Four Eggs! Falcon’s Momentary Absence Reveals What’s In Her Downtown Nest.

The Water Street falcon gave her devoted fans a bit of a scare recently. 

Day and night, this wild peregrine falcon has been front and center in the Falcon Cam, a live feed that keeps watch on the 55 Water Street nest, presumably incubating eggs (though I hadn’t had a chance to confirm this as she has hardly budged). But when those of us following the happenings of the nesting site tuned in on Tuesday during lunchtime, she wasn’t there. 

While the falcon’s absence allowed us to confirm that there are in fact eggs being incubated there four eggs, specifically it was also concerning: Usually when the mother falcon goes to hunt, the male often incubates the eggs while she’s gone. But no male was in sight. 

It’s fair to say that everyone’s a little on edge these days, so the idea that something might have gone wrong with the Water Street falcon was especially disconcerting. Thankfully, falcon eggs can actually be left for short periods without posing danger to the incubating falcons inside them. Still, several of us (the most I’ve seen since coronavirus-related stay-at-home orders began is 32, per the live cam’s viewer count) kept our eyes on the Falcon Cam for any movement. One viewer, Donna Zelle, even commented in the chat window, “Definitely four eggs!”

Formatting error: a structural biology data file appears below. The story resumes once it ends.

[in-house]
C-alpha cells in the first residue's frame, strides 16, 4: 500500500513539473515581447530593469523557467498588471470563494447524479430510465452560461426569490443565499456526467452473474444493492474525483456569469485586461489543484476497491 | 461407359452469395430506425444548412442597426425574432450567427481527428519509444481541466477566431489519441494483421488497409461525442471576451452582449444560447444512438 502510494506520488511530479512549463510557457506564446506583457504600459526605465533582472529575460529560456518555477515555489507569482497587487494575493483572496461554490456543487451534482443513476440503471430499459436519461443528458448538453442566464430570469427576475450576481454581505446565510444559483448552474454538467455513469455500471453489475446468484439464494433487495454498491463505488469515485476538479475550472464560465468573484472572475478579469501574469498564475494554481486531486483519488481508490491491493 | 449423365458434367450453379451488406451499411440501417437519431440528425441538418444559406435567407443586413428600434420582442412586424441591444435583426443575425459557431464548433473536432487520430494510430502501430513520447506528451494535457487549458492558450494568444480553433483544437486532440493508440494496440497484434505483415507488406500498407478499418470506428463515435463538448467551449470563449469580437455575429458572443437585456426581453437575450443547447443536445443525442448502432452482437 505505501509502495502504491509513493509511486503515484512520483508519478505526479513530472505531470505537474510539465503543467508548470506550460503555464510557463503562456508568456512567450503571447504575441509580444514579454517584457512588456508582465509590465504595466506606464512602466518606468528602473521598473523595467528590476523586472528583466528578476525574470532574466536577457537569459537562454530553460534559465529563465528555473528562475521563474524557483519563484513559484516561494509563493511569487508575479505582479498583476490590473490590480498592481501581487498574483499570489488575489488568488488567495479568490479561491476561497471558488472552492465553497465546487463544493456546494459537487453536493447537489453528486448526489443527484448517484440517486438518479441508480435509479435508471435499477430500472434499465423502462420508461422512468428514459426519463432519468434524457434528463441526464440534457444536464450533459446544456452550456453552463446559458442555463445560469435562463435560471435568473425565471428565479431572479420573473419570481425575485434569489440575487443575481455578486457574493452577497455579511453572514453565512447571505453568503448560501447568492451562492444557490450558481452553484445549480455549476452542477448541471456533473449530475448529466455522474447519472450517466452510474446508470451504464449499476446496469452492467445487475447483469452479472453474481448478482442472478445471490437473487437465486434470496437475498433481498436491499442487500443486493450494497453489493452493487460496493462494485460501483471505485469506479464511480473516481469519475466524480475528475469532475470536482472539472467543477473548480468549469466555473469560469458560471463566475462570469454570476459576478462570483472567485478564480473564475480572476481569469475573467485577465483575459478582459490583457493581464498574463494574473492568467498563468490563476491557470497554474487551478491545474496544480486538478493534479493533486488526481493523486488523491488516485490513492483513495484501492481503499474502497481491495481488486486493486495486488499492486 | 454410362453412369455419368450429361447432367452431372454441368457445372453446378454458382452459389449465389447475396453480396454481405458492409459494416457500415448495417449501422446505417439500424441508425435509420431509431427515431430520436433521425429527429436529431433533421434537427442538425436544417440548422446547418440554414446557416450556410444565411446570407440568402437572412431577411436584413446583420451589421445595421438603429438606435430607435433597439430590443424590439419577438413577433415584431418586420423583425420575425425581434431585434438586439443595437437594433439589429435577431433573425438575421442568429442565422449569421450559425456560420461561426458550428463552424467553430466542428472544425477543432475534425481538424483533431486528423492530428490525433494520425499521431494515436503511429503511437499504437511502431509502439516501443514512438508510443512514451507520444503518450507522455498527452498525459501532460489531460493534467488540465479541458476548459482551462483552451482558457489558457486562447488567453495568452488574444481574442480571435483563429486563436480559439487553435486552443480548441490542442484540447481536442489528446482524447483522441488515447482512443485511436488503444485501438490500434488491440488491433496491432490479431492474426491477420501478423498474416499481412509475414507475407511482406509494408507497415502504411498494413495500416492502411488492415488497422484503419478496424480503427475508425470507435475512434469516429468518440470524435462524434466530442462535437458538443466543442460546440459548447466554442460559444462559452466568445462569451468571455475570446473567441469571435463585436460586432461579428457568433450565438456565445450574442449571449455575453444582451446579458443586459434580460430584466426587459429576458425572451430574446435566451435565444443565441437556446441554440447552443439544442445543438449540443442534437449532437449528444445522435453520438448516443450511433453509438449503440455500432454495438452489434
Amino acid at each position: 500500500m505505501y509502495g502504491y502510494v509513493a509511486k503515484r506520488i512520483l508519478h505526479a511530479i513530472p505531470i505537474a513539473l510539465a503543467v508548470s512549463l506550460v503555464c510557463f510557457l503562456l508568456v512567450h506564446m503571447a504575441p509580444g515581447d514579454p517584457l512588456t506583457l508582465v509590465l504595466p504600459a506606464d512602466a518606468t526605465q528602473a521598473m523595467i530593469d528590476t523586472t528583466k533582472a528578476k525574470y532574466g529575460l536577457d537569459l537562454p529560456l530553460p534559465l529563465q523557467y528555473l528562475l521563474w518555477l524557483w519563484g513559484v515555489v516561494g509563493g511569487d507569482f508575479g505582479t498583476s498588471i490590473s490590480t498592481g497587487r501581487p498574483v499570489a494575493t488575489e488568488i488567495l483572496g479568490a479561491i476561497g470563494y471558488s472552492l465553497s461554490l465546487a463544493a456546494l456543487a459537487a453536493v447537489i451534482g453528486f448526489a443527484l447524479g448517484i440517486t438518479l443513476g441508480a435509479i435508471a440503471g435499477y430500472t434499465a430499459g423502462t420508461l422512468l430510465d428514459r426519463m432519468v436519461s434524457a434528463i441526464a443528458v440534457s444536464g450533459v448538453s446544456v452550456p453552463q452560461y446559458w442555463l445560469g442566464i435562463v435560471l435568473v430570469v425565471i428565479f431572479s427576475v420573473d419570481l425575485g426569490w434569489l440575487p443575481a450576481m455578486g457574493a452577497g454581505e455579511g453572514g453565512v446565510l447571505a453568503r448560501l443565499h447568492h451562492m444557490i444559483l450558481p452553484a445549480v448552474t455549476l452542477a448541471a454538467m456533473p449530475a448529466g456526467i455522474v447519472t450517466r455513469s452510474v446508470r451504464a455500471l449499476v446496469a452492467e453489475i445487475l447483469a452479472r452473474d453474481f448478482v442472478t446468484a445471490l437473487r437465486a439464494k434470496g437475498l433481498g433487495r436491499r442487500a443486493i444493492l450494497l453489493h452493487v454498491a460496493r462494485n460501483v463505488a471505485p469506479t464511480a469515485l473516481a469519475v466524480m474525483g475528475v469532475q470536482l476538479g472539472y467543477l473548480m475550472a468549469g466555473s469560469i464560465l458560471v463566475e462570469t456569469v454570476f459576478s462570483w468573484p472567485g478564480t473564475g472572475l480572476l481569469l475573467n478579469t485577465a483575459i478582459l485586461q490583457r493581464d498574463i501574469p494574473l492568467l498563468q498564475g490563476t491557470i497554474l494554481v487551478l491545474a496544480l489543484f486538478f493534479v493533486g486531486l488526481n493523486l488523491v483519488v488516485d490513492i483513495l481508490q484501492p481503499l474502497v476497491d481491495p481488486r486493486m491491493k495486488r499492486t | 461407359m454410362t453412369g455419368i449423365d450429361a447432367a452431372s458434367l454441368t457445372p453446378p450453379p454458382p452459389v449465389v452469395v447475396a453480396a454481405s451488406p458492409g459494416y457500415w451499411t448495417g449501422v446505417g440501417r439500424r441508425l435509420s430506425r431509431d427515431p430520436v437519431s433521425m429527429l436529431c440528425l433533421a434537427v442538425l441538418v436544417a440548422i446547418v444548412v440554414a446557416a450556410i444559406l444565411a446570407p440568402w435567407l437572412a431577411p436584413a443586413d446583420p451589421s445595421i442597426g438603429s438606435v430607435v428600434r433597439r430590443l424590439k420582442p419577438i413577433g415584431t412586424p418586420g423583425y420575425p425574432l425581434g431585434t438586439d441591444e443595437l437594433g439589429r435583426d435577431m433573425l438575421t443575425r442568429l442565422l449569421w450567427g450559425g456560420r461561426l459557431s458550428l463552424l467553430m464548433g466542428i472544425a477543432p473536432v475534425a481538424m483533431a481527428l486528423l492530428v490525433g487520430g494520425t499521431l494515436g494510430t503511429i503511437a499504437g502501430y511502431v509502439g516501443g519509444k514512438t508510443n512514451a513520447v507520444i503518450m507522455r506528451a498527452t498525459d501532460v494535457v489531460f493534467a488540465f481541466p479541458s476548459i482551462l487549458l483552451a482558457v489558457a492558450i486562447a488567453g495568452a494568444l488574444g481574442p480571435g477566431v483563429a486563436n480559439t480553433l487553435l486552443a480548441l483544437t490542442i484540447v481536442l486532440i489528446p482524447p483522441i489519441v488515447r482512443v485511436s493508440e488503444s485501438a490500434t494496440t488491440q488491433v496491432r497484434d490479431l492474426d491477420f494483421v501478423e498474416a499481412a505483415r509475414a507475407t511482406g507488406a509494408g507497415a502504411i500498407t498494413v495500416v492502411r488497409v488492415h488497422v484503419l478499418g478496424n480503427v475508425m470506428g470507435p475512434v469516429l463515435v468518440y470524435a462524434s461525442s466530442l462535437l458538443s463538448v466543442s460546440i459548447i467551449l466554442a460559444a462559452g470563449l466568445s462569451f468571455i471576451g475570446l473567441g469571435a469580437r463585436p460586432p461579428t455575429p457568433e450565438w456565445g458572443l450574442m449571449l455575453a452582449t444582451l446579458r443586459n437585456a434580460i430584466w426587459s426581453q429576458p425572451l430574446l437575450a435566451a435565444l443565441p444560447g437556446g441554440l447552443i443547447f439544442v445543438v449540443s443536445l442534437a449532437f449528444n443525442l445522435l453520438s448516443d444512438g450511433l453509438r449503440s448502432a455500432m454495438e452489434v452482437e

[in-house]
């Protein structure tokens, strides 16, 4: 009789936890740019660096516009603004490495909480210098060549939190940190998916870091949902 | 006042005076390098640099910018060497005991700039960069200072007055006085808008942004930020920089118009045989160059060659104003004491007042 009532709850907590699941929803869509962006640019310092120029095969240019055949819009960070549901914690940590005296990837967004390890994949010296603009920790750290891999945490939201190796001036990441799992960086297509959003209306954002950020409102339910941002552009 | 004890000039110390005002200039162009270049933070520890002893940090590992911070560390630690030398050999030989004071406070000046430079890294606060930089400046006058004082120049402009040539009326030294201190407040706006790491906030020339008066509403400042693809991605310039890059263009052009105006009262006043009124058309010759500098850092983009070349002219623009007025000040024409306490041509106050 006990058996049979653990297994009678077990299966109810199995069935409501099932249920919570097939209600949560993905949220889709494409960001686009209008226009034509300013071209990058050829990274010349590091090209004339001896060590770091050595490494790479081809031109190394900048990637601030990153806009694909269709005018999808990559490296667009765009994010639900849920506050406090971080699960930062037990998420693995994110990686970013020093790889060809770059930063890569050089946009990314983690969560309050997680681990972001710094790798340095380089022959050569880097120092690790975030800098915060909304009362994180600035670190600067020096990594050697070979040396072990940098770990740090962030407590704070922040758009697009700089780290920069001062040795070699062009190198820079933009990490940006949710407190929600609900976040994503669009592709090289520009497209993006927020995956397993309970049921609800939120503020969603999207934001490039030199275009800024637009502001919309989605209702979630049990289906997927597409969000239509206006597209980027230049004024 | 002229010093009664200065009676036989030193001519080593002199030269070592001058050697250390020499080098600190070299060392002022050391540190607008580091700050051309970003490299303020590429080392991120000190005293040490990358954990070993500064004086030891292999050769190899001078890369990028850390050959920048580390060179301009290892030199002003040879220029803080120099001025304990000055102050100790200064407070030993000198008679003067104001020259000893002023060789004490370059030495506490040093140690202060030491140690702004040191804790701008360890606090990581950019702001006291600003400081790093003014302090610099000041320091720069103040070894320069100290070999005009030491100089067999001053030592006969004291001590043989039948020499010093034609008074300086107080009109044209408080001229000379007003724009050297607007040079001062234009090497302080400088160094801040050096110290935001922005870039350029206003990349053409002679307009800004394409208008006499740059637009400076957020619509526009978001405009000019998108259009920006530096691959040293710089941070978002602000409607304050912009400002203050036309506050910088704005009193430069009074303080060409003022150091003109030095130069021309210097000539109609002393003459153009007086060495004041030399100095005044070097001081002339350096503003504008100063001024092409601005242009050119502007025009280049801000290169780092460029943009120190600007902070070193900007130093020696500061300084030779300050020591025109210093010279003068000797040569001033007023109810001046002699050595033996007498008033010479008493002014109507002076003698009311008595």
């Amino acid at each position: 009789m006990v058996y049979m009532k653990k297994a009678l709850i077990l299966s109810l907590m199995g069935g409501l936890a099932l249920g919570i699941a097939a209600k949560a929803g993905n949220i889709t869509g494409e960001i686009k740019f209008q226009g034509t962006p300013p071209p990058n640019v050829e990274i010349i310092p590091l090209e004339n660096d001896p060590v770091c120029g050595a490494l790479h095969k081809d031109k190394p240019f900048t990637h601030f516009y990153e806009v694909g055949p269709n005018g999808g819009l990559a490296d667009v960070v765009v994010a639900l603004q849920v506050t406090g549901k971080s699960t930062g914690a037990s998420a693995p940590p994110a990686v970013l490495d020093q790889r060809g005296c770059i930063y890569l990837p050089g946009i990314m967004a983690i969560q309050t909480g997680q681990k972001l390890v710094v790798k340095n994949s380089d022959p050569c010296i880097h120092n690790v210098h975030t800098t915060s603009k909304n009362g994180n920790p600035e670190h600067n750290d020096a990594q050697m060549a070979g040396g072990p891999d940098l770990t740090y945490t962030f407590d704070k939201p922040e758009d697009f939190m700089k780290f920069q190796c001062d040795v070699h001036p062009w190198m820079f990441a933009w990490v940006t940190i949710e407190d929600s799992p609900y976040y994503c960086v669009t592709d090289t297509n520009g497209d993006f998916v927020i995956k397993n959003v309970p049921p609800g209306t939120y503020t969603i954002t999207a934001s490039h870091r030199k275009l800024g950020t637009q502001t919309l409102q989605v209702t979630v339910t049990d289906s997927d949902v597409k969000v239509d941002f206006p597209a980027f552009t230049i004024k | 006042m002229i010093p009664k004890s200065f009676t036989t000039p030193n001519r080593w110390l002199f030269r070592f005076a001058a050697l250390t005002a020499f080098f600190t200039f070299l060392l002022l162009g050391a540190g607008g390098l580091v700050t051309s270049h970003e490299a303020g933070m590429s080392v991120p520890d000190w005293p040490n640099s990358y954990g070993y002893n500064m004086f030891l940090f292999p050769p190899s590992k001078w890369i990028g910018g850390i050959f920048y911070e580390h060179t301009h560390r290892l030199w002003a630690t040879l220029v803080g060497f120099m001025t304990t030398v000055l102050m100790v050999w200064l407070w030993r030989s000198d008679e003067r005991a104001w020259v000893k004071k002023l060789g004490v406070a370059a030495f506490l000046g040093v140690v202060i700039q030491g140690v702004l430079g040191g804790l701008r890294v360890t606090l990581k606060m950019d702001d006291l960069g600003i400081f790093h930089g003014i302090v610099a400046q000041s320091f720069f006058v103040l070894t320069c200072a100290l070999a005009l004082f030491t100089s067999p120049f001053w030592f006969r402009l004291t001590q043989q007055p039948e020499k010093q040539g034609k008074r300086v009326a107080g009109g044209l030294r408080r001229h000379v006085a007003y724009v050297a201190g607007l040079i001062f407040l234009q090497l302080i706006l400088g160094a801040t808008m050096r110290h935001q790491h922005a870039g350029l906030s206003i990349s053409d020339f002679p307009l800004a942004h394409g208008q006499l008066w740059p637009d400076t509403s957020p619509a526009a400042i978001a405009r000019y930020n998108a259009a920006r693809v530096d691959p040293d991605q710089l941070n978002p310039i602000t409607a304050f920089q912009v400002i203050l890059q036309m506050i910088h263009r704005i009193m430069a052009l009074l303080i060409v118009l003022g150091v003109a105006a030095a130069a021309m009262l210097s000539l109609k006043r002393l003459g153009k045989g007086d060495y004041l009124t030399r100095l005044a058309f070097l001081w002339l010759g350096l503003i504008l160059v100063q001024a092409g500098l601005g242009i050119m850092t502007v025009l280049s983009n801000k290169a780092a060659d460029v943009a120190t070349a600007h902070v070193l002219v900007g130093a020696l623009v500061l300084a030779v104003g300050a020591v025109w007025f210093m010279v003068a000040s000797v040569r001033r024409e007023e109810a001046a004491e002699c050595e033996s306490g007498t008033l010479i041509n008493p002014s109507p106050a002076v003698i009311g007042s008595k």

Thankfully, it wasn’t long until the falcon returned and settled back on her eggs (hopefully having scored a hearty lunch to get her through the next span of nest-sitting). 

The incubation period for peregrine falcon eggs is about 33 days. The Alliance discovered that the Water Street falcon was nesting just five days ago, and we don’t know how long she was there before. So hatchlings could really be coming any day now. 

Sarah Schweig